After consulting dog books and some people who had “good dogs,” I learned it was easy to train a dog if you understood certain rules — and if you start early enough — although it’s not true that you cannot teach “old dogs new tricks.” Dogs, like people, can learn at any age. It’s just not as easy. Willy was a very smart dog. Maybe being part poodle and part street-smart mutt was the key, but he picked up things almost as fast as I could teach him.
Lesson Number Two: Never call a dog to punish him. If you do, the dog will associate his name with punishment. If you are going to punish a dog — and punishment should be rare and mild, as in a verbal reprimand or a mild smack on the padded parts of his behind with your hand — use “Bad dog!” not his name. The best time is when you’ve caught him red-handed, for instance chewing up something he shouldn’t be. With humans, it means you don’t call someone up just to chew him out. You say, “I want to talk to you about something that’s bothering me.”
I decided from Willy’s example never to make my partner Hugh feel that he shouldn’t come through the door just because I’m pissed off at him. In other words, he should never associate coming home with my being angry. If I’m angry, I’ll make sure we have a time to talk about it, and not pounce on him as soon as he walks in. This is hard for a lot of people, and I certainly didn’t grow up in a home where it was practiced, but I did learn this directly from Willy.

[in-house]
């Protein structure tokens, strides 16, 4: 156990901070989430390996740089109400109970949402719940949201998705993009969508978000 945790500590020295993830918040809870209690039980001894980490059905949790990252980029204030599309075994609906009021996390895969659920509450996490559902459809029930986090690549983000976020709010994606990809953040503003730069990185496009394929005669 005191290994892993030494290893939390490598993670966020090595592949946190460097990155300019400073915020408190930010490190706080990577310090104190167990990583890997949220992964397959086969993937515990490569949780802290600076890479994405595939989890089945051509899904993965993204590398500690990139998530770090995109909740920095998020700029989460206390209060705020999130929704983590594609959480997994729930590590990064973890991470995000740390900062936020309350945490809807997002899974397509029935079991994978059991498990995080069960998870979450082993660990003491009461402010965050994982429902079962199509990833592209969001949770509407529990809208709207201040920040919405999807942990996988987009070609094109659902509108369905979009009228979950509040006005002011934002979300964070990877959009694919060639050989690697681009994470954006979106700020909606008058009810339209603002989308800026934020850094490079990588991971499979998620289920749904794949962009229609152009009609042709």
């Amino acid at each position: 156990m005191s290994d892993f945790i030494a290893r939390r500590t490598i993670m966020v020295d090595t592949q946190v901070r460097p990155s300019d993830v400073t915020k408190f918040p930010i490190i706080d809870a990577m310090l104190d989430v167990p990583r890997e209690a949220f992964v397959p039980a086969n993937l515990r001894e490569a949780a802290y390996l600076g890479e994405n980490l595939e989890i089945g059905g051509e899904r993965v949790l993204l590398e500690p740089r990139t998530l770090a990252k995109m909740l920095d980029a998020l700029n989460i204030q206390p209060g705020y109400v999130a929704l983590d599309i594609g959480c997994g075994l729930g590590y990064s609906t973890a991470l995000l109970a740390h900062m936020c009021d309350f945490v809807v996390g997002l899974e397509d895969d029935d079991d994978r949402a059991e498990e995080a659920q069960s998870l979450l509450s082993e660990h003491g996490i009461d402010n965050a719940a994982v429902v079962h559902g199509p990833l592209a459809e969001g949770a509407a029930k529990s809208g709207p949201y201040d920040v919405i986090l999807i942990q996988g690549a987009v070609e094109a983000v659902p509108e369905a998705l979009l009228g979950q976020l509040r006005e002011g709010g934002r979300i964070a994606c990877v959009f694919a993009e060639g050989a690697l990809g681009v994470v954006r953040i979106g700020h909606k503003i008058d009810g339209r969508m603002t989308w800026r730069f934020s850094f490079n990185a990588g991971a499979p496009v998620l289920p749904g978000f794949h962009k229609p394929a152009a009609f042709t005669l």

Lesson Number Three: Dogs are possessive. They sense that this, your home, is my space, and therefore I will protect it, and that you, my human friend, are the person I am attached to. Sometimes they can transfer some of this attachment to another person (always good when kids or a romantic interest come into your life) but it will take them a while to do so.
Willy explained exactly how possessive he was after I moved in with Hugh. That first night, after Willy came running into the bedroom, Hugh threw him out. The next morning Hugh saw that Willy had deposited a very smelly calling card inside one of his shoes left outside the bedroom door. Hugh was furious. But after that, he decided to let Willy in, and although my dog didn’t sleep on the bed (at least not at first), he did have a place of his own in the bedroom. Usually, though, sometime in the middle of the night, Willy managed to get back on the bed.
Lesson Number Four: A dog has an innate sense of dignity, don’t ever try to destroy it. That old adage about rubbing a dog’s nose in it is garbage. He won’t learn anything and will resent you because all you’re doing is taking away his dignity. He’ll even hate you for it — at least for a while. Dogs are amazingly forgiving, unlike humans, which is another reason why their dignity needs to be respected; they deserve it.